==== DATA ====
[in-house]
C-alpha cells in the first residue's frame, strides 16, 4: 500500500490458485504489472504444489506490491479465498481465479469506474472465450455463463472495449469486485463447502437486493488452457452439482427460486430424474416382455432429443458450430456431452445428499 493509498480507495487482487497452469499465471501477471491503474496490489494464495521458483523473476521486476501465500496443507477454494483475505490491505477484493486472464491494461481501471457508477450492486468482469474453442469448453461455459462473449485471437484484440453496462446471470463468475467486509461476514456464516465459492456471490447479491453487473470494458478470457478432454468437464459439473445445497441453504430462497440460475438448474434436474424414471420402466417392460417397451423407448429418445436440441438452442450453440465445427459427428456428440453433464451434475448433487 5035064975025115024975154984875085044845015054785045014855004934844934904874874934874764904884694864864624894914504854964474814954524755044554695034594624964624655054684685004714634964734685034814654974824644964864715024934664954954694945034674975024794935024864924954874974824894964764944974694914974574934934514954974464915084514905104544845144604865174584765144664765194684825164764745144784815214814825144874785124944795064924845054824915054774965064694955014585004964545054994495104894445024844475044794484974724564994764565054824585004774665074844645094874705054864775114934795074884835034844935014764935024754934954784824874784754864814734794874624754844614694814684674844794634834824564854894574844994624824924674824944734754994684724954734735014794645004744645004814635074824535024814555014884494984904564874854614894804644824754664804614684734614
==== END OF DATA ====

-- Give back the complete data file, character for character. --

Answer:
[in-house]
C-alpha cells in the first residue's frame, strides 16, 4: 500500500490458485504489472504444489506490491479465498481465479469506474472465450455463463472495449469486485463447502437486493488452457452439482427460486430424474416382455432429443458450430456431452445428499 493509498480507495487482487497452469499465471501477471491503474496490489494464495521458483523473476521486476501465500496443507477454494483475505490491505477484493486472464491494461481501471457508477450492486468482469474453442469448453461455459462473449485471437484484440453496462446471470463468475467486509461476514456464516465459492456471490447479491453487473470494458478470457478432454468437464459439473445445497441453504430462497440460475438448474434436474424414471420402466417392460417397451423407448429418445436440441438452442450453440465445427459427428456428440453433464451434475448433487 5035064975025115024975154984875085044845015054785045014855004934844934904874874934874764904884694864864624894914504854964474814954524755044554695034594624964624655054684685004714634964734685034814654974824644964864715024934664954954694945034674975024794935024864924954874974824894964764944974694914974574934934514954974464915084514905104544845144604865174584765144664765194684825164764745144784815214814825144874785124944795064924845054824915054774965064694955014585004964545054994495104894445024844475044794484974724564994764565054824585004774665074844645094874705054864775114934795074884835034844935014764935024754934954784824874784754864814734794874624754844614694814684674844794634834824564854894574844994624824924674824944734754994684724954734735014794645004744645004814635074824535024814555014884494984904564874854614894804644824754664804614684734614